ATLANTA — The Ray C. Anderson Center for Sustainable Business (“Center”) at the Georgia Tech Scheller College of Business is launching on October 21, 2021 the Drawdown Georgia Business Compact (“Compact”), an inclusive and collaborative initiative focused on galvanizing climate action in Georgia. Anthem, Better Earth, The Coca-Cola Company, Cox Enterprises, Delta Air Lines, Eversheds Sutherland, Goodr, Google, Interface, Norfolk Southern, Southwire, TKE, UPS, and YKK are founding members of the Compact.

The Compact’s mission is to leverage the collective impact of Georgia’s business community to achieve net zero carbon emissions in the state by 2050 through a just, competitive, and sustainable transition. In support of this mission, companies commit to supporting Georgia’s transition to net-zero carbon emissions, participating in at least one collaborative initiative that advances this goal, reporting annually on activities, and contributing funds to sustain the Compact.

“Georgia’s business community is distinguished by many companies who are in the lead, taking meaningful steps to reduce their carbon footprint, while others may be earlier on in this journey,” said Beril Toktay, faculty director of the Ray C. Anderson Center for Sustainable Business.

The Compact will build on this momentum by offering a platform for shared activities that support existing carbon reduction goals, inspire new ambitions, and facilitate state-wide engagement across industry sectors and supply chains.

“The opportunities for collaboration through this Compact will create synergies that will amplify our efforts to reduce the carbon footprint of Cox and other large companies across Georgia,” said Ira Pearl, vice president of Environmental Sustainability at Cox Enterprises.

In October 2020, Drawdown Georgia released its road map of high-impact climate solutions developed through a multi-university research collaboration.

“This research is helping to fill important voids with a fact-based, solution-oriented focus in a state that is anticipated to experience among the most severe climate change impacts to its economy, public health, and infrastructure,” said Marilyn Brown, Regents’ and Brook Byers Professor of Sustainable Systems in the Georgia Tech School of Public Policy, who leads the research effort.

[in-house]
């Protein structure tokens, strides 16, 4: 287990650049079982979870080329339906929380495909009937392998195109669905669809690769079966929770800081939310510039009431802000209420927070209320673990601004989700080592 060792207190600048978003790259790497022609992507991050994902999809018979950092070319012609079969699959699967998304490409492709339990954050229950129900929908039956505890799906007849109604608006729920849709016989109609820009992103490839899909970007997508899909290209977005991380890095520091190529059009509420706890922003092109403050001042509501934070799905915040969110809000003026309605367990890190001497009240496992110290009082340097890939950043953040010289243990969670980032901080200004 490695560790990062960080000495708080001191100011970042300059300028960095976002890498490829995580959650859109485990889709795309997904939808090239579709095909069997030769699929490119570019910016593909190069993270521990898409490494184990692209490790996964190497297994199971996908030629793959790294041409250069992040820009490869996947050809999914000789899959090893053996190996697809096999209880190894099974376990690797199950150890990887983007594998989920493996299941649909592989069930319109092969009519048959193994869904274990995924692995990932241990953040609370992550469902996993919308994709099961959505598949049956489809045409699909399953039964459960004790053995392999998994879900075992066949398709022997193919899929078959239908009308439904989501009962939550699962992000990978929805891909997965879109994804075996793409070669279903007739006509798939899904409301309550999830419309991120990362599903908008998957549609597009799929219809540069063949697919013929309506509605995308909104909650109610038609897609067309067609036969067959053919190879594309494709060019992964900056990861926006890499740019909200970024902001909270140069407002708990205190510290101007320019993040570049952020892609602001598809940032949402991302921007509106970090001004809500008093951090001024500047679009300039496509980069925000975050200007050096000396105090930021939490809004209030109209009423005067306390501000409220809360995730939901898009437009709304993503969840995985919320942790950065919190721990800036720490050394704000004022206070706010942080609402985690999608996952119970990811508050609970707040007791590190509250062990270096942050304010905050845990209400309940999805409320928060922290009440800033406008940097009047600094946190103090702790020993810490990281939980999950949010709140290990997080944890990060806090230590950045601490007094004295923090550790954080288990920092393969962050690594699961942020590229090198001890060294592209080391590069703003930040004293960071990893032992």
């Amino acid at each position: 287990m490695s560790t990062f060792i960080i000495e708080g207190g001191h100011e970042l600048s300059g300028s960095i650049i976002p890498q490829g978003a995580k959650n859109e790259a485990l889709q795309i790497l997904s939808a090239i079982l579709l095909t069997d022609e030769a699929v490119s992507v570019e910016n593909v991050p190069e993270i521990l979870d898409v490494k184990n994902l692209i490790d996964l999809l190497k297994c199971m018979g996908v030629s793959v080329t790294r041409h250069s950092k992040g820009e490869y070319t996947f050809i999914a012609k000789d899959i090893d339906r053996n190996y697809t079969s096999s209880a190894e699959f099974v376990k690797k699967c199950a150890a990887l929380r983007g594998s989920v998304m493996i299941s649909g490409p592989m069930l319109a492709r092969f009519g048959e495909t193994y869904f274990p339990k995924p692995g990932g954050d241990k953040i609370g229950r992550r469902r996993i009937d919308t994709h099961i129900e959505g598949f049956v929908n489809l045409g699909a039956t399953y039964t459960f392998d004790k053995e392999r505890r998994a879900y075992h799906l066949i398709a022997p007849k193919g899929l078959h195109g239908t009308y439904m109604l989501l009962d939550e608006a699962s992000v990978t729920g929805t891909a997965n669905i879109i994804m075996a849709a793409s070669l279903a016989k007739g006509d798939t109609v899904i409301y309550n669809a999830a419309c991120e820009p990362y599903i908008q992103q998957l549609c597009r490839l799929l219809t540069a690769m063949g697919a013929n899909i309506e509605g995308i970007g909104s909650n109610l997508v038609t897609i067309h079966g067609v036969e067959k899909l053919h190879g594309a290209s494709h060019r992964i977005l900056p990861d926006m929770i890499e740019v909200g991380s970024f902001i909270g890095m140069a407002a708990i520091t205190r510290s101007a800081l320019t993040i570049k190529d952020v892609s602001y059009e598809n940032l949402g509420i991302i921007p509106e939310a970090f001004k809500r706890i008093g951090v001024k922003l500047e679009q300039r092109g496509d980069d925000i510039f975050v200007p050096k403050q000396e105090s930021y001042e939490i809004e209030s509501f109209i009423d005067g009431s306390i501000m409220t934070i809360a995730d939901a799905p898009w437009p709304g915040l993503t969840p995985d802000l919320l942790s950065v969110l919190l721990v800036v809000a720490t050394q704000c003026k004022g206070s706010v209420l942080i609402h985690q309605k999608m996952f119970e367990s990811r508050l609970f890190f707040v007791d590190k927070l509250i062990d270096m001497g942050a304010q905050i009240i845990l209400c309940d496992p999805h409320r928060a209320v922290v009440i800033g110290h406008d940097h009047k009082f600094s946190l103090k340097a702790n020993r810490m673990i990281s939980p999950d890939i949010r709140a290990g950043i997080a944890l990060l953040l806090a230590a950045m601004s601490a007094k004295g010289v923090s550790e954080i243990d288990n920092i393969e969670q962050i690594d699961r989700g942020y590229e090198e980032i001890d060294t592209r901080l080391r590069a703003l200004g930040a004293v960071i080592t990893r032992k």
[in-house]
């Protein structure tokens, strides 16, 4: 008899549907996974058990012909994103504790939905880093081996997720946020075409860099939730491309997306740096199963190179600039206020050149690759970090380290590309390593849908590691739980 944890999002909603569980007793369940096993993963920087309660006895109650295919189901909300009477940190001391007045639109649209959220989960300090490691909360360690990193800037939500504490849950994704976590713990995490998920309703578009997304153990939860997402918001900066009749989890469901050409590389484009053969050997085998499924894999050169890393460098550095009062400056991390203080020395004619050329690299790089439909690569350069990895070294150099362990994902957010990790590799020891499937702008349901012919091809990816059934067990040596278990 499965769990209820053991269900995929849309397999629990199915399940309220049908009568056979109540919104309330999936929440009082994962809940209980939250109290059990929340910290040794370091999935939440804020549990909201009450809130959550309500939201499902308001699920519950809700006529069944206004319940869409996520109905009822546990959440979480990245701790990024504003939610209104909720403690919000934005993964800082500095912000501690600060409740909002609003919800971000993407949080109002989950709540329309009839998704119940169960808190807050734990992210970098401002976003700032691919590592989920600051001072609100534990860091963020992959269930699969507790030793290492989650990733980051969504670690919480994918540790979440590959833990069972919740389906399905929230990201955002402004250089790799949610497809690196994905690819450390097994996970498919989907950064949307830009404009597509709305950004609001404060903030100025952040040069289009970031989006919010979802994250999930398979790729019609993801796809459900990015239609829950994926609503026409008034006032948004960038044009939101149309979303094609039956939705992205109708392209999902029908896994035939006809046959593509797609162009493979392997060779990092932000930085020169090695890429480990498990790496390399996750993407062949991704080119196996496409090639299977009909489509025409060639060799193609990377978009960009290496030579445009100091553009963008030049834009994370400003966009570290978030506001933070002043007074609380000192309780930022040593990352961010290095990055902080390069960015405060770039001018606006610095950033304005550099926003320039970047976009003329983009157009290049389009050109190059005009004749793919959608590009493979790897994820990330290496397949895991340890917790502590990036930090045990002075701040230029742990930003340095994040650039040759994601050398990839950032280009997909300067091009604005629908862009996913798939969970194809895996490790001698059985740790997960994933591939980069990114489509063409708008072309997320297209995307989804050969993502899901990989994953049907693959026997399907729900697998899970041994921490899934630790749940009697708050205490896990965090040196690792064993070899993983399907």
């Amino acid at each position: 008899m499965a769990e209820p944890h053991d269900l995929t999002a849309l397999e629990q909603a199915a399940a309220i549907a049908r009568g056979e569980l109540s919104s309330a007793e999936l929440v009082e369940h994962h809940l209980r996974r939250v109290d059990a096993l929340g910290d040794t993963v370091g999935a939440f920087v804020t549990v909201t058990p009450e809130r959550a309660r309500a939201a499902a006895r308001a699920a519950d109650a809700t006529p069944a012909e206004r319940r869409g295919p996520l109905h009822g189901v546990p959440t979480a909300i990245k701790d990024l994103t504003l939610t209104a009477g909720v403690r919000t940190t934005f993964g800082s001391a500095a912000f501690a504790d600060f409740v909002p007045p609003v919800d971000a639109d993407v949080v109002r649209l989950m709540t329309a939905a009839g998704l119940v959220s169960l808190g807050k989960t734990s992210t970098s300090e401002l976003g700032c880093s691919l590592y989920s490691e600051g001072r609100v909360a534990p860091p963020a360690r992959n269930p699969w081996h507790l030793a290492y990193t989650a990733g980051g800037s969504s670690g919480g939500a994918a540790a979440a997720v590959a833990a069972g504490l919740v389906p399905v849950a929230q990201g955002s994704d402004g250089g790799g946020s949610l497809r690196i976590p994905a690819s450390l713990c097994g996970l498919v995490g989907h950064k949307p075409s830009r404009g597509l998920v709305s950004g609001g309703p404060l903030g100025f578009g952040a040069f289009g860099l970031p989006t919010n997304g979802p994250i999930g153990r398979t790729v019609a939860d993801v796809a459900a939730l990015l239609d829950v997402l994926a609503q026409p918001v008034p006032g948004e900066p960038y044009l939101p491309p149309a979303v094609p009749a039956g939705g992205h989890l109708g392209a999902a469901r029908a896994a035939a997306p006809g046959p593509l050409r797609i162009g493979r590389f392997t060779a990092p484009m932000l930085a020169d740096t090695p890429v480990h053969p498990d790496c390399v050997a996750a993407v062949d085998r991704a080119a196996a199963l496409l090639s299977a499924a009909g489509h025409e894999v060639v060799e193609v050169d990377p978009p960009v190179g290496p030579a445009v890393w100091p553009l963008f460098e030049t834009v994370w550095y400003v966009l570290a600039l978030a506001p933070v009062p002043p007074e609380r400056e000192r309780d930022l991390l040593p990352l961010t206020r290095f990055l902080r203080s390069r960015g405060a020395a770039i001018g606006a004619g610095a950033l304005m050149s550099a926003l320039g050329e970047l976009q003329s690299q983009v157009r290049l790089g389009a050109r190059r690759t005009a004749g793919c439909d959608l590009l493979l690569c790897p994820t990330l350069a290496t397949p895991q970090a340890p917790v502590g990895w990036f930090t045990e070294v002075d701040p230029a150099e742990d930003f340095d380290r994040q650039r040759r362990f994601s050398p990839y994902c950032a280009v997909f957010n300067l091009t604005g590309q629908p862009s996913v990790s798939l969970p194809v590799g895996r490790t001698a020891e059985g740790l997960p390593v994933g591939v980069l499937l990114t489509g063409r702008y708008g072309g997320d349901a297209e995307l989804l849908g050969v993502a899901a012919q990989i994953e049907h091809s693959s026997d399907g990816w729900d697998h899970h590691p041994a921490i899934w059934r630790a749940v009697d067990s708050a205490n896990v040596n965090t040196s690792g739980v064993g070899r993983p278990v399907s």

The Center launched the Compact to help Georgia businesses activate and scale those solutions and provide a forum for addressing “beyond carbon” aspects, including equity, public health, environmental quality, and economic opportunity.

“In a world where there are many climate compacts, the Drawdown Georgia Business Compact is distinguished by its relationship to a specific set of research-based climate solutions that have the best potential to reduce greenhouse gas emissions in the state over the next decade,” said John Lanier, executive director of the Ray C. Anderson Foundation and a founder of Drawdown Georgia. “The Compact will create a community of practice where cross-sector collaboration, collective learning, peer-to-peer collaboration, and mentoring of smaller companies all combine to accelerate Georgia’s path to Drawdown.”

Moving forward, the Compact seeks to expand its engagement with businesses and like-minded organizations representing Georgia’s diverse economy while building on the growing climate action leadership of companies in the state.

“The Compact offers a tangible demonstration of collective impact and how the intersection between business, technology, and sustainability can advance solutions that positively impact Georgia companies and society more broadly,” shared Maryam Alavi, dean of the Georgia Tech Scheller College of Business. “We are inspired by the leadership and ambition displayed by the founding participants and look forward to welcoming additional companies in the coming months.”

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